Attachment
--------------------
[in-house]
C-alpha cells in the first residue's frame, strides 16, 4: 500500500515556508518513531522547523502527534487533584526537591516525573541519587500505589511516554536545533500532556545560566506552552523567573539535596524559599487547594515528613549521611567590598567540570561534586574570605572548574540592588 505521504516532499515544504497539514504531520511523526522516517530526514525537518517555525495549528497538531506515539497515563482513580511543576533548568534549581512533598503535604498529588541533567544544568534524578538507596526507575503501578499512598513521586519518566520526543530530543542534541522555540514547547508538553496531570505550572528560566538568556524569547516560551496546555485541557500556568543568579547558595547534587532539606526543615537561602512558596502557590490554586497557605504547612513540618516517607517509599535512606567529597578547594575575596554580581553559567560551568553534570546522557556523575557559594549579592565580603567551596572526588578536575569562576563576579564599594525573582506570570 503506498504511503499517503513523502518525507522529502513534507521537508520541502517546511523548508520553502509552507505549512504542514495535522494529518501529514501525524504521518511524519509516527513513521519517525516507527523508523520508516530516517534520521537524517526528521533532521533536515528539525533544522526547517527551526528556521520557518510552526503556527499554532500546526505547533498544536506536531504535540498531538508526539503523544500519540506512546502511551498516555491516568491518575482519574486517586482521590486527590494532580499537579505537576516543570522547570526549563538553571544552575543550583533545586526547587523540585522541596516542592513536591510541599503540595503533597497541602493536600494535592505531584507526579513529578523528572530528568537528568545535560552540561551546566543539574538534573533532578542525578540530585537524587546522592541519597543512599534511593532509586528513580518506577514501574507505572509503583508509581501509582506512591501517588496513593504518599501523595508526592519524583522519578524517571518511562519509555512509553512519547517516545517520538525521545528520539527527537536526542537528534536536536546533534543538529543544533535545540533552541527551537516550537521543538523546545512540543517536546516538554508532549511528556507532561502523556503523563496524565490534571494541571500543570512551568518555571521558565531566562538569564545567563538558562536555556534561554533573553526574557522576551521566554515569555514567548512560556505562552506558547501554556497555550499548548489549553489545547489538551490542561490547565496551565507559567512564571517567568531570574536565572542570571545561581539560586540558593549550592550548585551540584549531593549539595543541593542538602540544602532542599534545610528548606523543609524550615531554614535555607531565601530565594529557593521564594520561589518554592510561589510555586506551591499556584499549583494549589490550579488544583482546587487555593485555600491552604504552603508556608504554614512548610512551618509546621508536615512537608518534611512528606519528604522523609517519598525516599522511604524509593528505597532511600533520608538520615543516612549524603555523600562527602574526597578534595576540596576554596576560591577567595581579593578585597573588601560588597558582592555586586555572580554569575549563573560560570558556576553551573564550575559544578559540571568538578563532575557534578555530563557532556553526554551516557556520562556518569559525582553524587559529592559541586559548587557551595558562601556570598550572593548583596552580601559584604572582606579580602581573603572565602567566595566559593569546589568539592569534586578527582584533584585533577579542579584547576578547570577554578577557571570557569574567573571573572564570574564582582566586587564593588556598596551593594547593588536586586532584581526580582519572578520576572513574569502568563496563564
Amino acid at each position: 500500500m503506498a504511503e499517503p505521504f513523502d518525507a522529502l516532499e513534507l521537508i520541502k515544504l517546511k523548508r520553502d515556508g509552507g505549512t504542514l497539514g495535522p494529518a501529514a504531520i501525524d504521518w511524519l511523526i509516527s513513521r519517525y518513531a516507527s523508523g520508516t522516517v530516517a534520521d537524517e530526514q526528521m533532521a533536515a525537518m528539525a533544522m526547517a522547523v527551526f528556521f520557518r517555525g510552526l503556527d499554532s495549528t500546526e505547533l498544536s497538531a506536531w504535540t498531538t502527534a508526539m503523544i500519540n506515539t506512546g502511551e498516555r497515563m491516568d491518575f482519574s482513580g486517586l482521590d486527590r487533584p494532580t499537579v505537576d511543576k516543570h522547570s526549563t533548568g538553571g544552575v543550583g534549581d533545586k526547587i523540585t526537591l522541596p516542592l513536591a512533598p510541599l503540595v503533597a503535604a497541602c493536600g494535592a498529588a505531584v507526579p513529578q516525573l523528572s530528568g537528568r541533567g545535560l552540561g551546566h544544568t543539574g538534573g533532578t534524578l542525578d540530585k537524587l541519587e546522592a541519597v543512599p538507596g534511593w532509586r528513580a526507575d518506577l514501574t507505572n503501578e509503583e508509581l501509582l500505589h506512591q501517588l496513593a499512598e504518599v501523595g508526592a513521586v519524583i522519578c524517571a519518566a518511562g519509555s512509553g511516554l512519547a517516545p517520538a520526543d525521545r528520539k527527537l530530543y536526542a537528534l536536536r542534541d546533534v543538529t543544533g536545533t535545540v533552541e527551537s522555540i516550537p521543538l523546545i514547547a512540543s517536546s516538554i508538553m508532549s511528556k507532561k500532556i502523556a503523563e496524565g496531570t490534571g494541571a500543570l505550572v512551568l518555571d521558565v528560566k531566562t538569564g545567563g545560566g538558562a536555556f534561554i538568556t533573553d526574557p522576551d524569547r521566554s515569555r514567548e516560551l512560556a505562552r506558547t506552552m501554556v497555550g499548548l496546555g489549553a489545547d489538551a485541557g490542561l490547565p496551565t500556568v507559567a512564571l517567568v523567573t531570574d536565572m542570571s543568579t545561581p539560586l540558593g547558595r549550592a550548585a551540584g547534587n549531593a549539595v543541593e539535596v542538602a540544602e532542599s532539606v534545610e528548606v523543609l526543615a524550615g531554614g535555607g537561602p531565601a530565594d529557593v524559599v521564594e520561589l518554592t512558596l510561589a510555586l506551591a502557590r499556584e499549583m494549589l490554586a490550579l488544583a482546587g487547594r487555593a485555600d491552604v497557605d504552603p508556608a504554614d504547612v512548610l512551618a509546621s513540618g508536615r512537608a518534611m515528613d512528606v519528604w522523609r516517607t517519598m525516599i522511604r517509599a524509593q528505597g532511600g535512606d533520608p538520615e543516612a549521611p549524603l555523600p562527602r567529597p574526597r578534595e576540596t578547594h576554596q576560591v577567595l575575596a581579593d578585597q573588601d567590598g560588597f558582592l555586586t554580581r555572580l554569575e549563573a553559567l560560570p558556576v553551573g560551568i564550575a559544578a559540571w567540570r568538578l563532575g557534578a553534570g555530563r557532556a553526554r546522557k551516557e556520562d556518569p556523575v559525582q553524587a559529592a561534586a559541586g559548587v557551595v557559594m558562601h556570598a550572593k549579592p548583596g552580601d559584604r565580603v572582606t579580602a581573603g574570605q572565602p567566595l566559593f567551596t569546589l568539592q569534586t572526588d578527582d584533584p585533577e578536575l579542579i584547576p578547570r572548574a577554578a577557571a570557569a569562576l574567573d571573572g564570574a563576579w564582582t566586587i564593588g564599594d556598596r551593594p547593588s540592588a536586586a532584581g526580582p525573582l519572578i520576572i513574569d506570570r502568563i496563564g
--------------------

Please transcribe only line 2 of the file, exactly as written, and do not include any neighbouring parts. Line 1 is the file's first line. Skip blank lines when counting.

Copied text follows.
C-alpha cells in the first residue's frame, strides 16, 4: 500500500515556508518513531522547523502527534487533584526537591516525573541519587500505589511516554536545533500532556545560566506552552523567573539535596524559599487547594515528613549521611567590598567540570561534586574570605572548574540592588 505521504516532499515544504497539514504531520511523526522516517530526514525537518517555525495549528497538531506515539497515563482513580511543576533548568534549581512533598503535604498529588541533567544544568534524578538507596526507575503501578499512598513521586519518566520526543530530543542534541522555540514547547508538553496531570505550572528560566538568556524569547516560551496546555485541557500556568543568579547558595547534587532539606526543615537561602512558596502557590490554586497557605504547612513540618516517607517509599535512606567529597578547594575575596554580581553559567560551568553534570546522557556523575557559594549579592565580603567551596572526588578536575569562576563576579564599594525573582506570570 503506498504511503499517503513523502518525507522529502513534507521537508520541502517546511523548508520553502509552507505549512504542514495535522494529518501529514501525524504521518511524519509516527513513521519517525516507527523508523520508516530516517534520521537524517526528521533532521533536515528539525533544522526547517527551526528556521520557518510552526503556527499554532500546526505547533498544536506536531504535540498531538508526539503523544500519540506512546502511551498516555491516568491518575482519574486517586482521590486527590494532580499537579505537576516543570522547570526549563538553571544552575543550583533545586526547587523540585522541596516542592513536591510541599503540595503533597497541602493536600494535592505531584507526579513529578523528572530528568537528568545535560552540561551546566543539574538534573533532578542525578540530585537524587546522592541519597543512599534511593532509586528513580518506577514501574507505572509503583508509581501509582506512591501517588496513593504518599501523595508526592519524583522519578524517571518511562519509555512509553512519547517516545517520538525521545528520539527527537536526542537528534536536536546533534543538529543544533535545540533552541527551537516550537521543538523546545512540543517536546516538554508532549511528556507532561502523556503523563496524565490534571494541571500543570512551568518555571521558565531566562538569564545567563538558562536555556534561554533573553526574557522576551521566554515569555514567548512560556505562552506558547501554556497555550499548548489549553489545547489538551490542561490547565496551565507559567512564571517567568531570574536565572542570571545561581539560586540558593549550592550548585551540584549531593549539595543541593542538602540544602532542599534545610528548606523543609524550615531554614535555607531565601530565594529557593521564594520561589518554592510561589510555586506551591499556584499549583494549589490550579488544583482546587487555593485555600491552604504552603508556608504554614512548610512551618509546621508536615512537608518534611512528606519528604522523609517519598525516599522511604524509593528505597532511600533520608538520615543516612549524603555523600562527602574526597578534595576540596576554596576560591577567595581579593578585597573588601560588597558582592555586586555572580554569575549563573560560570558556576553551573564550575559544578559540571568538578563532575557534578555530563557532556553526554551516557556520562556518569559525582553524587559529592559541586559548587557551595558562601556570598550572593548583596552580601559584604572582606579580602581573603572565602567566595566559593569546589568539592569534586578527582584533584585533577579542579584547576578547570577554578577557571570557569574567573571573572564570574564582582566586587564593588556598596551593594547593588536586586532584581526580582519572578520576572513574569502568563496563564